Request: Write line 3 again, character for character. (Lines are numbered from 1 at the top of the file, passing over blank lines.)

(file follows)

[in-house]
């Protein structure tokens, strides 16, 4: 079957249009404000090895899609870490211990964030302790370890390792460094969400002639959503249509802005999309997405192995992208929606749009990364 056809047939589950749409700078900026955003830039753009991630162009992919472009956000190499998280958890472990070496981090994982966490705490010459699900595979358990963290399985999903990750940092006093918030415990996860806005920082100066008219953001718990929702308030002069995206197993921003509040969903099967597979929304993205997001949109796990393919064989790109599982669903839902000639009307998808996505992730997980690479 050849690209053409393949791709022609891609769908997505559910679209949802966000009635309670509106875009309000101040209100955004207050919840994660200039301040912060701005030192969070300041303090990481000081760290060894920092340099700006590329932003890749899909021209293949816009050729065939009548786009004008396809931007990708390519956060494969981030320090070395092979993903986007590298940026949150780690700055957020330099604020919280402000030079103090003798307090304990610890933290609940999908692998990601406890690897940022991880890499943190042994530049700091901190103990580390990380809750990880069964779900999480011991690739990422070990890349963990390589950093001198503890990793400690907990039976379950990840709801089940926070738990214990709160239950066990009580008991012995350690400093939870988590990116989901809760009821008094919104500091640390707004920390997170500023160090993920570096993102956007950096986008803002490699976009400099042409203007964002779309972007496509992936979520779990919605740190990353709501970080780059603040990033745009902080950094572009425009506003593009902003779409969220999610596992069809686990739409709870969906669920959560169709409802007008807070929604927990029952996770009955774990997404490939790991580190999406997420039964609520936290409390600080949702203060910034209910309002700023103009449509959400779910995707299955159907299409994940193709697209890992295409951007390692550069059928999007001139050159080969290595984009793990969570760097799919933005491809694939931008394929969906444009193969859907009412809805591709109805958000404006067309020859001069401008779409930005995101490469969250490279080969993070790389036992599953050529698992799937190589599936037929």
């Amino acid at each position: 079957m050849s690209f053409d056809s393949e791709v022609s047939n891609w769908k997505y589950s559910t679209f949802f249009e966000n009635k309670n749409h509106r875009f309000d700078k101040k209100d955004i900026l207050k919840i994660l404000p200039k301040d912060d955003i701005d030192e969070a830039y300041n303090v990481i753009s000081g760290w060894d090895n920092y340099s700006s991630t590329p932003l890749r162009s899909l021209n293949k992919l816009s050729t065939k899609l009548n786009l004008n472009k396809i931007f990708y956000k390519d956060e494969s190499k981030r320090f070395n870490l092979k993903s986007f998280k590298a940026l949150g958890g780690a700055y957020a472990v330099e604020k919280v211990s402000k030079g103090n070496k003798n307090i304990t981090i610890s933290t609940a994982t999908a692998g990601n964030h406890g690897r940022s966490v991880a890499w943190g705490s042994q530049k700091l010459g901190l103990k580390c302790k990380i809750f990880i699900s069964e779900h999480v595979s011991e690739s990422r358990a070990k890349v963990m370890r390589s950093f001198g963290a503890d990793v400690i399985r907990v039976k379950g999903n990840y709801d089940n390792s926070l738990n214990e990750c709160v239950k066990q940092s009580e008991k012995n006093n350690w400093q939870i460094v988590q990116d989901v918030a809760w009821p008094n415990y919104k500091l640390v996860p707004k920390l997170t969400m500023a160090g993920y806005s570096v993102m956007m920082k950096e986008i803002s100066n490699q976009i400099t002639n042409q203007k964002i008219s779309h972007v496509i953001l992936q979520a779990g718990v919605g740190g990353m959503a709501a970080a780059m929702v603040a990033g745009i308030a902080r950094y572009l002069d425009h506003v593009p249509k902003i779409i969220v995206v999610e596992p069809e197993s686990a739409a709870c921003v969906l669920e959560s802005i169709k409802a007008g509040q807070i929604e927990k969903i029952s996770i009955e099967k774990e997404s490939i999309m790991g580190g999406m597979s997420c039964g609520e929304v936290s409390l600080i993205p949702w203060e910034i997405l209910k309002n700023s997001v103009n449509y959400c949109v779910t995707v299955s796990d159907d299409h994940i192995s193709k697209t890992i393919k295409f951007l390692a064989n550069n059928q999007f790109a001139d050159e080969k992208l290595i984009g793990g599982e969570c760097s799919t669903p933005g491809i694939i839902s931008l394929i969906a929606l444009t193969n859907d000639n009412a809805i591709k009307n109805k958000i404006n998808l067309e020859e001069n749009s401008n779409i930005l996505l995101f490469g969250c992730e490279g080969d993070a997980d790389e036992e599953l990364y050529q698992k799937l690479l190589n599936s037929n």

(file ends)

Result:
């Amino acid at each position: 079957m050849s690209f053409d056809s393949e791709v022609s047939n891609w769908k997505y589950s559910t679209f949802f249009e966000n009635k309670n749409h509106r875009f309000d700078k101040k209100d955004i900026l207050k919840i994660l404000p200039k301040d912060d955003i701005d030192e969070a830039y300041n303090v990481i753009s000081g760290w060894d090895n920092y340099s700006s991630t590329p932003l890749r162009s899909l021209n293949k992919l816009s050729t065939k899609l009548n786009l004008n472009k396809i931007f990708y956000k390519d956060e494969s190499k981030r320090f070395n870490l092979k993903s986007f998280k590298a940026l949150g958890g780690a700055y957020a472990v330099e604020k919280v211990s402000k030079g103090n070496k003798n307090i304990t981090i610890s933290t609940a994982t999908a692998g990601n964030h406890g690897r940022s966490v991880a890499w943190g705490s042994q530049k700091l010459g901190l103990k580390c302790k990380i809750f990880i699900s069964e779900h999480v595979s011991e690739s990422r358990a070990k890349v963990m370890r390589s950093f001198g963290a503890d990793v400690i399985r907990v039976k379950g999903n990840y709801d089940n390792s926070l738990n214990e990750c709160v239950k066990q940092s009580e008991k012995n006093n350690w400093q939870i460094v988590q990116d989901v918030a809760w009821p008094n415990y919104k500091l640390v996860p707004k920390l997170t969400m500023a160090g993920y806005s570096v993102m956007m920082k950096e986008i803002s100066n490699q976009i400099t002639n042409q203007k964002i008219s779309h972007v496509i953001l992936q979520a779990g718990v919605g740190g990353m959503a709501a970080a780059m929702v603040a990033g745009i308030a902080r950094y572009l002069d425009h506003v593009p249509k902003i779409i969220v995206v999610e596992p069809e197993s686990a739409a709870c921003v969906l669920e959560s802005i169709k409802a007008g509040q807070i929604e927990k969903i029952s996770i009955e099967k774990e997404s490939i999309m790991g580190g999406m597979s997420c039964g609520e929304v936290s409390l600080i993205p949702w203060e910034i997405l209910k309002n700023s997001v103009n449509y959400c949109v779910t995707v299955s796990d159907d299409h994940i192995s193709k697209t890992i393919k295409f951007l390692a064989n550069n059928q999007f790109a001139d050159e080969k992208l290595i984009g793990g599982e969570c760097s799919t669903p933005g491809i694939i839902s931008l394929i969906a929606l444009t193969n859907d000639n009412a809805i591709k009307n109805k958000i404006n998808l067309e020859e001069n749009s401008n779409i930005l996505l995101f490469g969250c992730e490279g080969d993070a997980d790389e036992e599953l990364y050529q698992k799937l690479l190589n599936s037929n």